Tag Archives: seasteading

Tired of living in Saskatchewan? Try seasteading

Libertarians dream of living on a floating city with no government regulation but there are some challenges.

Seastead designs tend to fall into one of three categories: ship-shaped structures, barge-like structures based on floating pontoons and platforms mounted on semi-submersible columns, like offshore oil installations. Over-ordering by cruise lines means there are plenty of big, second-hand liners going cheap. Ship-shaped structures can pack in more apartments and office space for a given cost than the other two types of design, but they have a big drawback: their tendency to roll in choppy seas. Cruise ships can sail around storms, but static seasteads need to be able to ride them out. And the stabilisers on big cruisers only work in moderate seas and when the ship is moving.

About those engineering challenges

Pontoon-type structures, or giant barges, are the cheapest of the three options, but they are even more vulnerable than ships to choppy seas. Shipbuilders like Mitsubishi Heavy Industries of Japan have proposed various designs for floating cities based on massive “mega-float” pontoons, with skyscrapers towering above the waterline. But these would only work in calm, shallow waters—and these tend to be within land-based governments’ territorial limits. George Petrie, a former professor of naval architecture at the Webb Institute in New York state who is writing a series of technical papers for TSI, has calculated that even in a relatively benign stretch of water off Hawaii, such structures would leave their residents pretty groggy much of the time.

As oil companies drilling in ever deeper waters have demonstrated, structures built on floating columns are the most rugged, though they are more expensive than ship- or pontoon-type vessels. The shipbuilding industry has plenty of experience in making them, but the expectations of comfort among the permanent residents of a seastead will be much greater than on an oil platform, where workers are paid well for short tours of duty in relative discomfort. Even in placid weather, floating-column structures bob up and down as the sea heaves beneath them, which can make people seasick. To prevent the vessel from drifting due to currents and winds, seasteads may need dynamic-positioning thrusters, but these would increase costs. In waters less than 1,800 metres deep, Mr Petrie calculates, a cheaper option would be to moor the platform to the seabed. As it happens, there are a number of barely submerged islands off the coast of California, the location of preference for early seasteaders. Alas, they tend to be volcanoes.

Even once a viable blueprint for the structure of a seastead is produced, the technical challenges are not over. The more it relies on land-based supplies of fuel and water, the harder it will be to achieve the libertarian dream of escaping the evil ways of existing governments. At sea there is plenty of wind and wave energy, and occasionally sunshine, but building renewable-energy systems that can survive harsh ocean conditions is even harder and more costly than designing land-based ones. Another problem is communication. Satellite-based connections are slow and expensive. Laying a fibre-optic cable would be difficult. A point-to-point laser or microwave link might work, suggests Michael Keenan, the president of TSI. But that would rely on a land-based transmitting station, again making the seastead reliant on landlubbers.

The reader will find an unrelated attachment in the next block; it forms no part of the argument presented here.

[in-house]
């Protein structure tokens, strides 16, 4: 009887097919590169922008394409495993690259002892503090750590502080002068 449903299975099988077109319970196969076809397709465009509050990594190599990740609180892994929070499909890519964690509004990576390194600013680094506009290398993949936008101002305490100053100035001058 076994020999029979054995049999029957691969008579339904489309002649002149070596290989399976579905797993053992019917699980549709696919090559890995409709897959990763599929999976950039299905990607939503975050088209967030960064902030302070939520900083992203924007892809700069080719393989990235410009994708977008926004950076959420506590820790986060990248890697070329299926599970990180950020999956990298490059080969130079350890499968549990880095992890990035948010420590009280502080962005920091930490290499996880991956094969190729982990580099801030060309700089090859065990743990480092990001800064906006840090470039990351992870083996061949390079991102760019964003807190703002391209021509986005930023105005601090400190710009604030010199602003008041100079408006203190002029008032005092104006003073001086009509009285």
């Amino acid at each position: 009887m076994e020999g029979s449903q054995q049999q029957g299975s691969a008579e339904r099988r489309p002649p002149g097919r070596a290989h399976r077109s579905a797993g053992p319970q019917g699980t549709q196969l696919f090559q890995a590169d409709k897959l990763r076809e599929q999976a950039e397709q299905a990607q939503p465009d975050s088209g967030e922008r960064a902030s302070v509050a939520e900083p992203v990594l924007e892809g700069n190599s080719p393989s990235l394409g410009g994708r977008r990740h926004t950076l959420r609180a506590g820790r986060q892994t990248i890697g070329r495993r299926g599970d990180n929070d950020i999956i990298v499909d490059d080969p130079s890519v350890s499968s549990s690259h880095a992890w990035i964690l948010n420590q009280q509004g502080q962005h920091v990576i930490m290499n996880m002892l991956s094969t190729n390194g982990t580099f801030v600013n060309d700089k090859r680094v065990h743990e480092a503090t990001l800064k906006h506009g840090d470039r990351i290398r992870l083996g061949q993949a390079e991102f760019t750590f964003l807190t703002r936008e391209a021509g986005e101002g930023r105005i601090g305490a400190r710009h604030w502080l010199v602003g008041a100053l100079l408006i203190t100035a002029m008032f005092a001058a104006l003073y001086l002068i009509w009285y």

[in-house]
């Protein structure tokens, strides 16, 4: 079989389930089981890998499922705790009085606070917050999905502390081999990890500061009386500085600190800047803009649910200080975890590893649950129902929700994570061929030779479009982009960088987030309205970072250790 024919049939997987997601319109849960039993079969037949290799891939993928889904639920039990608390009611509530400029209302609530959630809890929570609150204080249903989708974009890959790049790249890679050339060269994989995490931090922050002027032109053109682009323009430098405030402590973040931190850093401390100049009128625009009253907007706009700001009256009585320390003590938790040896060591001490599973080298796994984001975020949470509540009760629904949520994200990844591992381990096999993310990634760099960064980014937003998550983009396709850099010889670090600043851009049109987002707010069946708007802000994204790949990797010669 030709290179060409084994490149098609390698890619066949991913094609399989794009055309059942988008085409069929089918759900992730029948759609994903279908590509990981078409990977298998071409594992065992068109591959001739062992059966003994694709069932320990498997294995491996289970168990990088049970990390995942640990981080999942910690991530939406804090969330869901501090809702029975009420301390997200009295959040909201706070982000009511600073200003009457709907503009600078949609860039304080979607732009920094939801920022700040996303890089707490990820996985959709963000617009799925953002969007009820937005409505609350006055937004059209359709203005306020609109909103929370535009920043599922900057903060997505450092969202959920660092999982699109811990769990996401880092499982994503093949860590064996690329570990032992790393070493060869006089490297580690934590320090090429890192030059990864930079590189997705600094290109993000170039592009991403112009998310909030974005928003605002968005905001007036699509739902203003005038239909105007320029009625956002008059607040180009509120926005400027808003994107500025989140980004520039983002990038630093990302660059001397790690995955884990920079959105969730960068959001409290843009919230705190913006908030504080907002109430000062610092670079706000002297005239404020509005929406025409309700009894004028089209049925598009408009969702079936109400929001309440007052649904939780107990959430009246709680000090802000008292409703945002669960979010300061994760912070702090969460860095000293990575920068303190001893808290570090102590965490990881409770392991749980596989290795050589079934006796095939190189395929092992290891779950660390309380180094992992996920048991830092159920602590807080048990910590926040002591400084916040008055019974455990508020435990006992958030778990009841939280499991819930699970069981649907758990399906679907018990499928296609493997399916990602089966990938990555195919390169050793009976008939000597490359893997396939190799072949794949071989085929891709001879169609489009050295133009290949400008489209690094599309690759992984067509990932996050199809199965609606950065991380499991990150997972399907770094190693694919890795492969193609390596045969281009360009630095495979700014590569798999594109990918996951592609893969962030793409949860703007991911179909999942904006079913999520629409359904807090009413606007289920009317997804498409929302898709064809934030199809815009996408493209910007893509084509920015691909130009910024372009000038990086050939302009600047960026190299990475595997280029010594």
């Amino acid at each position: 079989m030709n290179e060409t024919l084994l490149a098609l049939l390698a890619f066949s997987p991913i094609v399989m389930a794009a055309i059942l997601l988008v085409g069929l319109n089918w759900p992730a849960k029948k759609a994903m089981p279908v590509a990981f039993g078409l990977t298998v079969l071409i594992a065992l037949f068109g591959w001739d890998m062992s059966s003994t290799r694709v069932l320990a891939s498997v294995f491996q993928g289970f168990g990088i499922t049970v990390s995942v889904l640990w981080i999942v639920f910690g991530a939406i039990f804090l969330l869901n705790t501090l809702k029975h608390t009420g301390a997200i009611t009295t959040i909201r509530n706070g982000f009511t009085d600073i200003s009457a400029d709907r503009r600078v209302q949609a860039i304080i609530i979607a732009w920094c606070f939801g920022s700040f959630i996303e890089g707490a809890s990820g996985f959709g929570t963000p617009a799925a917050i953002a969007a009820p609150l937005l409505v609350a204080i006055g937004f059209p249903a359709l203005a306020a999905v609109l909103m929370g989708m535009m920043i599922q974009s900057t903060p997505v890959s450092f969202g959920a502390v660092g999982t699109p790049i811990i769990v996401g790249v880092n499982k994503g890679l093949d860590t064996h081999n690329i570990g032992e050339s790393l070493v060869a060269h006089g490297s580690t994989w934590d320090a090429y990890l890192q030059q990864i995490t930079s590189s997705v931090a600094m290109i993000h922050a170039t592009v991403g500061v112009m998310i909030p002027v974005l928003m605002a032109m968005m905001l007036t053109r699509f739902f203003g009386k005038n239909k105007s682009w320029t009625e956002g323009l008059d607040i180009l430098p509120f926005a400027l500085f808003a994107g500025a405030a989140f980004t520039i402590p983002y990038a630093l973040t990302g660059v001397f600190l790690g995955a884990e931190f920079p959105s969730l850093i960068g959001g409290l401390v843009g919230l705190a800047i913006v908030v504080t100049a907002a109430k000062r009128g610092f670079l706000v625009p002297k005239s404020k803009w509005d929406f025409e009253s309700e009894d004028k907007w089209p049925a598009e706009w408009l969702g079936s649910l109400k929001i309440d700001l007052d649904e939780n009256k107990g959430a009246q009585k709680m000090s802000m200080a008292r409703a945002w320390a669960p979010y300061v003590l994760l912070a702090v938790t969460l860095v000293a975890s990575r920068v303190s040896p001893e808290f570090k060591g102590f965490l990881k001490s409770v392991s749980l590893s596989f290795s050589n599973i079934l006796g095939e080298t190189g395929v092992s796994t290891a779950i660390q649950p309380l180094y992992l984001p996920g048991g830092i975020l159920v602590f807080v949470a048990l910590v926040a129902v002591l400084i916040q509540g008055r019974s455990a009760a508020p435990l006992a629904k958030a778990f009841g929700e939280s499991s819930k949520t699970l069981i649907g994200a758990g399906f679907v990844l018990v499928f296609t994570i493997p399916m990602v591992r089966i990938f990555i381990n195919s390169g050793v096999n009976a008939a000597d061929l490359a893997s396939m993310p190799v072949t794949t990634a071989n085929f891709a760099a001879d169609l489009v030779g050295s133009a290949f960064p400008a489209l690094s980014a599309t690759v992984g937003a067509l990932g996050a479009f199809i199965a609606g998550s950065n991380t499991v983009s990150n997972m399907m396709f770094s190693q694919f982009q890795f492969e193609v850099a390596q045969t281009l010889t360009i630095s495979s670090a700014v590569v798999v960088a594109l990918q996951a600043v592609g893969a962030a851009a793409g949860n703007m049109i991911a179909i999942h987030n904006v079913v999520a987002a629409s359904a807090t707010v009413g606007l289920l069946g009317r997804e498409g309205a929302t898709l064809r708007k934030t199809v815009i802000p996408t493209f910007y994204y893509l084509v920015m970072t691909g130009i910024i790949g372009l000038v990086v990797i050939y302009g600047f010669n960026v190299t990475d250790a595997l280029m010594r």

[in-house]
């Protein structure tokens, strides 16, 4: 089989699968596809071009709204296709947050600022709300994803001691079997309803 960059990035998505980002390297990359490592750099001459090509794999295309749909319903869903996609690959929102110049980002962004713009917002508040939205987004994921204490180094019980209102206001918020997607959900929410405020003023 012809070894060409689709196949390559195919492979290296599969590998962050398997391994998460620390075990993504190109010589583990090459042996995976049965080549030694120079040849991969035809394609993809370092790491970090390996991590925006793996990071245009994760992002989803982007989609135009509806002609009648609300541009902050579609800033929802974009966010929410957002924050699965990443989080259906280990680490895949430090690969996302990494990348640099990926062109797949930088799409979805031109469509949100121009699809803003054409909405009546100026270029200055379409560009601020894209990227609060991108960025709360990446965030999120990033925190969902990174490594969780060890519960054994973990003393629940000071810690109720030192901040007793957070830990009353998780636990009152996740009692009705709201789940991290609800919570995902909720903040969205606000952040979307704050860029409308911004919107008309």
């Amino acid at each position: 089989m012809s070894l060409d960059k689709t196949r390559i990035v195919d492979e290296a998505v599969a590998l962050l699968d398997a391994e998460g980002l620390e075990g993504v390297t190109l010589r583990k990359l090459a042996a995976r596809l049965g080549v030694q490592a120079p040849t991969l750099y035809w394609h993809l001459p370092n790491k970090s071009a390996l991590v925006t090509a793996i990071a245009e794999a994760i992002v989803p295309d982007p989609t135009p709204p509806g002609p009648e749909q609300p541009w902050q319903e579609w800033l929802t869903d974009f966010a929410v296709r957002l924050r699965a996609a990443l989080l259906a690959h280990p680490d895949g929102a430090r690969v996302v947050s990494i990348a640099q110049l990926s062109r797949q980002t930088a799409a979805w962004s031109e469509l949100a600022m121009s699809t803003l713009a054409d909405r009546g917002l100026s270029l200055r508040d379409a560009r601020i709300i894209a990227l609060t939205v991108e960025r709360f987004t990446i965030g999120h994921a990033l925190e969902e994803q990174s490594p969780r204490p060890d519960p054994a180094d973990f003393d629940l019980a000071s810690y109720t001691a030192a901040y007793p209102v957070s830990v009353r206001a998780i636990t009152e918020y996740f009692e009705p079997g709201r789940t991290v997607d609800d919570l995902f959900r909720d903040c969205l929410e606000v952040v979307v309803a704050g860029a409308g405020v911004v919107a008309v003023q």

I just can’t see this turning out well.

“Because the first place most of us want to experiment with looser building codes is 320 kilometres out to sea.”

Tabatha Southey has this fantastic column in today’s Globe & Mail on a new libertarian society 320 kilometres out in the ocean.

Peter Thiel, the billionaire founder of PayPal and Facebook financier, has also embarked on a plan for a new society, for which the location has already been decided and money may not be an issue. The project is described in a profile of Mr. Thiel in September’s Details magazine. The new community is to be built about 320 kilometres off the coast of San Francisco, in international waters, free from U.S. regulations. Mr. Thiel is one of the project’s main benefactors, to the tune of $1.25-million. The idea is to create what the founders hope will be the first of many sovereign nations all built on top of enormous oil-rig-like structures.

These countries are to be governed on libertarian principles. The ultimate goal, Patri Friedman, grandson of Nobel Prize-winning economist Milton Friedman, a former Google engineer and the man behind a concept he calls “seasteading,” is to “open a frontier for experimenting with new ideas for government,” to build a country where there is no welfare, little gun control, no minimum wage and looser building codes. Because the first place most of us want to experiment with looser building codes is 320 kilometres out to sea.

The entire column is worth reading.  A fantastic weekend read.